Impressions of cockroach egg cases from 4,300 year old Japanese potsherds (broken pottery fragments) have been found in southern Japan. X-ray, computed tomography (CT) and scanning electron microscopy were used to image the impressions and reveal aspects about ancient Japanese life in this latest archeological survey from Kumamoto University.
To archeologists, ancient earthenware is almost always packed full of treasure. This may seem logical since the pots may have held water, food or other historically valuable items. This time, however, the "treasure" was found not in the pot, but inside the pottery itself.
"Countless vacant holes on the surface of potsherds had been all but ignored until about 25 years ago," said Professor Hiroki Obata, researcher of archeology from Kumamoto University, Japan. "Since then, however, the meaning and importance of these holes has become well understood. They can be the impression of seeds, nuts, insects or shells."
From the cavities left by soybeans or adzuki beans which were mixed in the pottery during creation, it is possible to more correctly estimate the beginning of cultivation in the district. Impressions are an important key to understanding the lifestyle of those who lived in a particular area during a particular period. Furthermore, with a quantitative survey of the impressions, it is possible to extrapolate the range of the propagation and cultivation of the plants.
Professor Obata's group examined impressions on the surface and from the inside of the potsherds from the Odake shell mound site in Toyama Prefecture, which contains artifacts from the early Jomon Period of Japan (5,300 - 3,500 BC). Using X-ray, CT and scanning electron microscopy they found more than 500 impressions, even though only 66 could be visually confirmed, of Egoma—Perilla frutescens var. frutescens—seed related imprints on the surface. The impressions within the potsherds were unique to the period making them easily distinguishable from potsherds that had been created at another time.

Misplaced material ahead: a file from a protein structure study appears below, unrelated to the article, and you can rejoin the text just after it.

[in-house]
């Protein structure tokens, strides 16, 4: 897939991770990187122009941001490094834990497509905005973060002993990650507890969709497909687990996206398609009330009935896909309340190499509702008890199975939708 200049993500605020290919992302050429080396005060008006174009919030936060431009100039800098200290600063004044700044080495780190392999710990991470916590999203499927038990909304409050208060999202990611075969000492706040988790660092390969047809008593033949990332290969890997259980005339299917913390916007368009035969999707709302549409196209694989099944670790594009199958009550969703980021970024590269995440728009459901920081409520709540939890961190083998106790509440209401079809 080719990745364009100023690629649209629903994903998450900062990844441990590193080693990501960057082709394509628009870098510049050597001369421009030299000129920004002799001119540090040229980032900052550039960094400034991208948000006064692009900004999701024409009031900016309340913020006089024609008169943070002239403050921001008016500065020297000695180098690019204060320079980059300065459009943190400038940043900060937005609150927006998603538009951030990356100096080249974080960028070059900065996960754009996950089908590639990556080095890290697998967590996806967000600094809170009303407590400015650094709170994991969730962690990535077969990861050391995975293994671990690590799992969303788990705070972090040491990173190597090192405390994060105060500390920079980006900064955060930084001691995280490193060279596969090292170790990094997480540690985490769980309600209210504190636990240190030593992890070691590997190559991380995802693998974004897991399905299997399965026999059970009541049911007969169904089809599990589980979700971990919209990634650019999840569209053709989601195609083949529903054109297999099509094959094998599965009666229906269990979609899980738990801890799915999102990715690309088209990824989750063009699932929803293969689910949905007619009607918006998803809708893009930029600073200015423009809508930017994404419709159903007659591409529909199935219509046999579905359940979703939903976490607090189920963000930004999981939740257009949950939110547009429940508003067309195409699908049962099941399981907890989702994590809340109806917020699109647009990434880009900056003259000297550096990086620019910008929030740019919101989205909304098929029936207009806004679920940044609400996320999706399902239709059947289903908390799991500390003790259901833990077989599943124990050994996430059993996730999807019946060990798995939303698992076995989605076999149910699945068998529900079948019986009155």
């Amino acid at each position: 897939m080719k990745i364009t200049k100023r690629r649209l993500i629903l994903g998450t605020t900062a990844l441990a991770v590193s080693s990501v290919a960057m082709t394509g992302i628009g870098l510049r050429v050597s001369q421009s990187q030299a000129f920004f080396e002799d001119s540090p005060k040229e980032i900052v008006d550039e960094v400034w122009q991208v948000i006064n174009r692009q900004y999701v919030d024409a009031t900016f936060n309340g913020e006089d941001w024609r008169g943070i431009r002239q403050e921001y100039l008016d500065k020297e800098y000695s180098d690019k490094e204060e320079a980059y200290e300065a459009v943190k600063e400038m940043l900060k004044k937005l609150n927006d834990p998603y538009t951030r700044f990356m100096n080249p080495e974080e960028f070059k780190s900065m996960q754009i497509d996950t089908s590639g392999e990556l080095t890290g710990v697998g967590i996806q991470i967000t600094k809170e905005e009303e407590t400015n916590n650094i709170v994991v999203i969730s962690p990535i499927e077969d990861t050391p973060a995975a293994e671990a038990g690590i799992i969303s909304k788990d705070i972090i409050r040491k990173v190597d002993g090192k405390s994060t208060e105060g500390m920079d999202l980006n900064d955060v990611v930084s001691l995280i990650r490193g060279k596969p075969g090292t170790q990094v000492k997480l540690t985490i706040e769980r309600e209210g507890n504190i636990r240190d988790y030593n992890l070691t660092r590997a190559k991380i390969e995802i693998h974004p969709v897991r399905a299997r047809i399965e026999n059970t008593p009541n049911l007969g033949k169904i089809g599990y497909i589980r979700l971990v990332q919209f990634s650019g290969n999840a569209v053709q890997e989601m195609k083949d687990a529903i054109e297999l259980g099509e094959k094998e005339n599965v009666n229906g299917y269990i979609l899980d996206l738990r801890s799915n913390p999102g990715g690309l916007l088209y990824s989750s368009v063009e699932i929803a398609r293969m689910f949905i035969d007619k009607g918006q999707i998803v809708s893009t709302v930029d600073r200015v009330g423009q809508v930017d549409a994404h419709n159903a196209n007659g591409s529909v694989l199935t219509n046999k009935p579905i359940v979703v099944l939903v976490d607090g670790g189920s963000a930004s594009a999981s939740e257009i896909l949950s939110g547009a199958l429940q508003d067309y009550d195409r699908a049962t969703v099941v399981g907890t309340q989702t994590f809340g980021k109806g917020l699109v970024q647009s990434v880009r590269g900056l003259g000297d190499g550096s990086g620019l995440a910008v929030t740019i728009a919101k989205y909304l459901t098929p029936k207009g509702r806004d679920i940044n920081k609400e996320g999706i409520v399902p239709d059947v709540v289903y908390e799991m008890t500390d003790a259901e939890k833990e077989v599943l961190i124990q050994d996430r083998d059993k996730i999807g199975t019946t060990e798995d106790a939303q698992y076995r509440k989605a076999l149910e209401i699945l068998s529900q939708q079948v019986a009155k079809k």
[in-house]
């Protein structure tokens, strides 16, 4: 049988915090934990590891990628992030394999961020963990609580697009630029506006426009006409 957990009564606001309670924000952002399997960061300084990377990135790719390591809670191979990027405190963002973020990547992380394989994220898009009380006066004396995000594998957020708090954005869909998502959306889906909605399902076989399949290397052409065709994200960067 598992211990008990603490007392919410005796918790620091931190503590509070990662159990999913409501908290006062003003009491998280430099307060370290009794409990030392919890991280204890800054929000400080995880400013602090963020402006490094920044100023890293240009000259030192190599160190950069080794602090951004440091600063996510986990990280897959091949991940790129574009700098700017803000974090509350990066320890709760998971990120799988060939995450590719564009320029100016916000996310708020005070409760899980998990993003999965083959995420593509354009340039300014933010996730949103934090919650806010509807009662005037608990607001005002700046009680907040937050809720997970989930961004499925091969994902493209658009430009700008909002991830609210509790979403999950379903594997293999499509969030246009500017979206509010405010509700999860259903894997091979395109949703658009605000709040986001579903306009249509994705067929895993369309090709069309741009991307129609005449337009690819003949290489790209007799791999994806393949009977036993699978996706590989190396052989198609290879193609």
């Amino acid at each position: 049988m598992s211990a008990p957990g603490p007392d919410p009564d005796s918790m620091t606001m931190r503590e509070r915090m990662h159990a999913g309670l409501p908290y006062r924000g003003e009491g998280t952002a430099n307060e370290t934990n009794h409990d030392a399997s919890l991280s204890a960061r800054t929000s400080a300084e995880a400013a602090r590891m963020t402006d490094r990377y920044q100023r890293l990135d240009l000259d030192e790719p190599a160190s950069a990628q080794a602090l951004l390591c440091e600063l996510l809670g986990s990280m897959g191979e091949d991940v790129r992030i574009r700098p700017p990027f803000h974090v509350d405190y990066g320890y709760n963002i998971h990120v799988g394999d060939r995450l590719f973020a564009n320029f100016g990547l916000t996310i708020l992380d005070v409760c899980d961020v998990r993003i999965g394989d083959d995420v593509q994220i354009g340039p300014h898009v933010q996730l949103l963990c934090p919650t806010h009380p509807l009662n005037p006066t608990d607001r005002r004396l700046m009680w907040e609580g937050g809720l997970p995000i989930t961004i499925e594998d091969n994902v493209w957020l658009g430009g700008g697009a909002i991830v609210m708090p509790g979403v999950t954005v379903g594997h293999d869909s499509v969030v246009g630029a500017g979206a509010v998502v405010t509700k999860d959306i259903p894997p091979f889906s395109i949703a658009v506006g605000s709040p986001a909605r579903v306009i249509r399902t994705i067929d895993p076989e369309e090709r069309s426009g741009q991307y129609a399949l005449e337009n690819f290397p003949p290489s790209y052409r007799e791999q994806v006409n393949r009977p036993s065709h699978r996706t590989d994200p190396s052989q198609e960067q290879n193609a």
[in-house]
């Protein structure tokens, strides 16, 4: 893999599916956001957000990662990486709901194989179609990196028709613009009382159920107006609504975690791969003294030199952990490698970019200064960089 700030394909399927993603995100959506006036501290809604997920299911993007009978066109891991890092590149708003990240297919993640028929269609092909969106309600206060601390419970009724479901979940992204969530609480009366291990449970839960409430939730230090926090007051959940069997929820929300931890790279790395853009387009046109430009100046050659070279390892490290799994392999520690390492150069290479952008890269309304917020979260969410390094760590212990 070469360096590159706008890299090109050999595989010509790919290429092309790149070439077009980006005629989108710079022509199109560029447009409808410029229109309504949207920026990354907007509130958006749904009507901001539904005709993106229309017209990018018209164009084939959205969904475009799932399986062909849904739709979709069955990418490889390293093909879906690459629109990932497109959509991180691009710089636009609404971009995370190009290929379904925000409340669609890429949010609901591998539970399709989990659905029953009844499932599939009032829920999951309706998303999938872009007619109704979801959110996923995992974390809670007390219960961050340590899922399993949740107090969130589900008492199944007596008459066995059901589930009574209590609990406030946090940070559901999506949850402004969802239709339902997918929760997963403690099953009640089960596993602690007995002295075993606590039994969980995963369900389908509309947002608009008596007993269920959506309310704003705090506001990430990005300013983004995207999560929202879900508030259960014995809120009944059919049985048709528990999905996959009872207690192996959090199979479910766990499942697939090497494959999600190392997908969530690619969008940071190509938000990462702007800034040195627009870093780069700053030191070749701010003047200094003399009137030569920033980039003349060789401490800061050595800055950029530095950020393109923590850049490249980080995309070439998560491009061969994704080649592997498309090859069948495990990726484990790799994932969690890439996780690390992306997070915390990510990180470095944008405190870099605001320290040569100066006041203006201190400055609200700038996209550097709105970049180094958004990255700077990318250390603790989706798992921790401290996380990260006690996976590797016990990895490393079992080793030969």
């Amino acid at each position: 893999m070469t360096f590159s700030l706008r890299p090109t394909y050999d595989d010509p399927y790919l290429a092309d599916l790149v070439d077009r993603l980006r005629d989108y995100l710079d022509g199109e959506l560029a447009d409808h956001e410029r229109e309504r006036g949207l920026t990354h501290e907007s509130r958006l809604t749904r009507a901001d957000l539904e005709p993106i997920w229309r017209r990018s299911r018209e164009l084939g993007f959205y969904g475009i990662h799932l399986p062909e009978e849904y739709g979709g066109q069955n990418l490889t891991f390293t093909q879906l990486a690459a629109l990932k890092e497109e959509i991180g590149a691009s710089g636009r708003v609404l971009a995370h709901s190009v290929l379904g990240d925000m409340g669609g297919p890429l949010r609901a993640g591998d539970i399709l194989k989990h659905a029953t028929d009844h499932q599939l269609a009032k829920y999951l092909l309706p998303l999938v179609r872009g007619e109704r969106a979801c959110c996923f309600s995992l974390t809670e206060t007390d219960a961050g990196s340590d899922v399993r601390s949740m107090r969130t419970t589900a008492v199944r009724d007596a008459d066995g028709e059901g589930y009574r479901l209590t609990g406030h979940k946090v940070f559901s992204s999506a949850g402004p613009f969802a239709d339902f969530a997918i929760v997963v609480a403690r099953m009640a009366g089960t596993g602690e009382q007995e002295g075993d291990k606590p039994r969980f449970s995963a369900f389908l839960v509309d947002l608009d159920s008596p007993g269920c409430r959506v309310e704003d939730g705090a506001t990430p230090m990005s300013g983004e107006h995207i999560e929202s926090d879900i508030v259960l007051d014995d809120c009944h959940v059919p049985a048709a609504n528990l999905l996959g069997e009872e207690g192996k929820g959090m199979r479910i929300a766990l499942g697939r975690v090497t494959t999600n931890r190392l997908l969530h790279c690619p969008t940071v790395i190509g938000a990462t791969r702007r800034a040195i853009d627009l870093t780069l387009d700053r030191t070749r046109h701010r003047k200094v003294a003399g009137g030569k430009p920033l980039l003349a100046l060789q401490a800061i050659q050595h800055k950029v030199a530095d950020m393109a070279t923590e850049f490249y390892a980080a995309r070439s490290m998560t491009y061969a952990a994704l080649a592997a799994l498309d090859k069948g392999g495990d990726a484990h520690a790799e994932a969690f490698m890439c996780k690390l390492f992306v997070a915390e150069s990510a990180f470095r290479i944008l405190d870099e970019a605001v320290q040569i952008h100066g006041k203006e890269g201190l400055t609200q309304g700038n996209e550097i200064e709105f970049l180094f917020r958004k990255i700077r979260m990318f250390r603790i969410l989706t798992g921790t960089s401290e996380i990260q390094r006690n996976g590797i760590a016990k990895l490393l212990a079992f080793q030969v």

That's no seed. That's a cockroach impression
In their latest survey the research group employed an "impression replica" method of investigation, where a silicon replica cast is made of an item's surface and then scanned with a scanning electron microscope producing a detailed examination of the original surface. Cockroach egg case impressions found during the examinations were about 11 mm (0.43 in) long, and it was determined that the egg cases were from the smokybrown cockroach (Periplaneta fuliginosa) native to the southern area of China. In Japan, smokybrown cockroaches have been portrayed in 18 century (Edo Period) literature and art work, with literary and artistic appearances by cockroaches previous to that period considered to be a domestic species.
The two of the potsherds which contained the egg case impressions were unearthed from the Motonobaru archeological site which dates back to the late Jomon Period of Japan (2,500 - 1,300 BC). The impressions were found from fragments that were about 4,000 and 4,300 years old respectively. This shows that smokybrown cockroaches have existed in Japan nearly 3,700 to 4,000 years longer than had ever been considered from literary and artistic works.
Maize weevils be with you
One year previously, Professor Obata and colleagues presented results of their research from the same site in which they found 173 impressions of an insect called the maize weevil. At that time, it was about half of all ancient maize weevils that had ever been discovered in Japan.
"The maize weevil is a type of harmful insect that eats stored starch food materials such as acorns or chestnuts, which are known to be typical stored food for that period in Japan. The existence of many maize weevils and cockroaches shows that these ancient humans lived settled lifestyles," said Professor Obata. "With this latest research, we have revealed that there were cockroaches in human living areas from a period older than was previously believed. More and more information about ancient human life is being found from potsherds. Soft and small items have some difficulty remaining in the soil for a significant amount of time, but they can be kept safe within these pottery fragments. Like little time capsules, potsherds are packed full of treasures which help to reveal the story about the living conditions of ancient humans."
Further investigations are currently being performed on ancient potsherds and more discoveries are expected in the future.
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